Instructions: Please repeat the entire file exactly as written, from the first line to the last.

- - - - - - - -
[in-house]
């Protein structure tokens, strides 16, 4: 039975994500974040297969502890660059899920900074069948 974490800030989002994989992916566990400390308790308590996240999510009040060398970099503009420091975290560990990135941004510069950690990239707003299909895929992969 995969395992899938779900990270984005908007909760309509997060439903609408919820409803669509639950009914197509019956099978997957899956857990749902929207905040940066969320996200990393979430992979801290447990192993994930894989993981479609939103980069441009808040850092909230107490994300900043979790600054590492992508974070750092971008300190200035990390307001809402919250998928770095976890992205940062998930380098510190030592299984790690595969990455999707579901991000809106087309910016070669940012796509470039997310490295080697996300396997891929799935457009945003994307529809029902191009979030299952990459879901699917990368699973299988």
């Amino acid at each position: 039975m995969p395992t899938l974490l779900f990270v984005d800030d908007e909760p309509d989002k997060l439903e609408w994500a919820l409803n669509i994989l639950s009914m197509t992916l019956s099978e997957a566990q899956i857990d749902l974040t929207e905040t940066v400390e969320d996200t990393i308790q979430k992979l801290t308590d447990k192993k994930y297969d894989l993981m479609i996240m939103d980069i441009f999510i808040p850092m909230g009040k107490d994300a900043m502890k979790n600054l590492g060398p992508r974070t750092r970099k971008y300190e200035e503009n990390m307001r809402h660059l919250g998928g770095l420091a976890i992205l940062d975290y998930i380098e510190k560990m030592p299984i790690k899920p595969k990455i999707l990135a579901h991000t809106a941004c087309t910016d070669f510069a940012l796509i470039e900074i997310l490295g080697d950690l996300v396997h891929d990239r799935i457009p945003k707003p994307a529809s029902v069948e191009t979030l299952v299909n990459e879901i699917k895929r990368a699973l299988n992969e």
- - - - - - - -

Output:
[in-house]
């Protein structure tokens, strides 16, 4: 039975994500974040297969502890660059899920900074069948 974490800030989002994989992916566990400390308790308590996240999510009040060398970099503009420091975290560990990135941004510069950690990239707003299909895929992969 995969395992899938779900990270984005908007909760309509997060439903609408919820409803669509639950009914197509019956099978997957899956857990749902929207905040940066969320996200990393979430992979801290447990192993994930894989993981479609939103980069441009808040850092909230107490994300900043979790600054590492992508974070750092971008300190200035990390307001809402919250998928770095976890992205940062998930380098510190030592299984790690595969990455999707579901991000809106087309910016070669940012796509470039997310490295080697996300396997891929799935457009945003994307529809029902191009979030299952990459879901699917990368699973299988």
């Amino acid at each position: 039975m995969p395992t899938l974490l779900f990270v984005d800030d908007e909760p309509d989002k997060l439903e609408w994500a919820l409803n669509i994989l639950s009914m197509t992916l019956s099978e997957a566990q899956i857990d749902l974040t929207e905040t940066v400390e969320d996200t990393i308790q979430k992979l801290t308590d447990k192993k994930y297969d894989l993981m479609i996240m939103d980069i441009f999510i808040p850092m909230g009040k107490d994300a900043m502890k979790n600054l590492g060398p992508r974070t750092r970099k971008y300190e200035e503009n990390m307001r809402h660059l919250g998928g770095l420091a976890i992205l940062d975290y998930i380098e510190k560990m030592p299984i790690k899920p595969k990455i999707l990135a579901h991000t809106a941004c087309t910016d070669f510069a940012l796509i470039e900074i997310l490295g080697d950690l996300v396997h891929d990239r799935i457009p945003k707003p994307a529809s029902v069948e191009t979030l299952v299909n990459e879901i699917k895929r990368a699973l299988n992969e």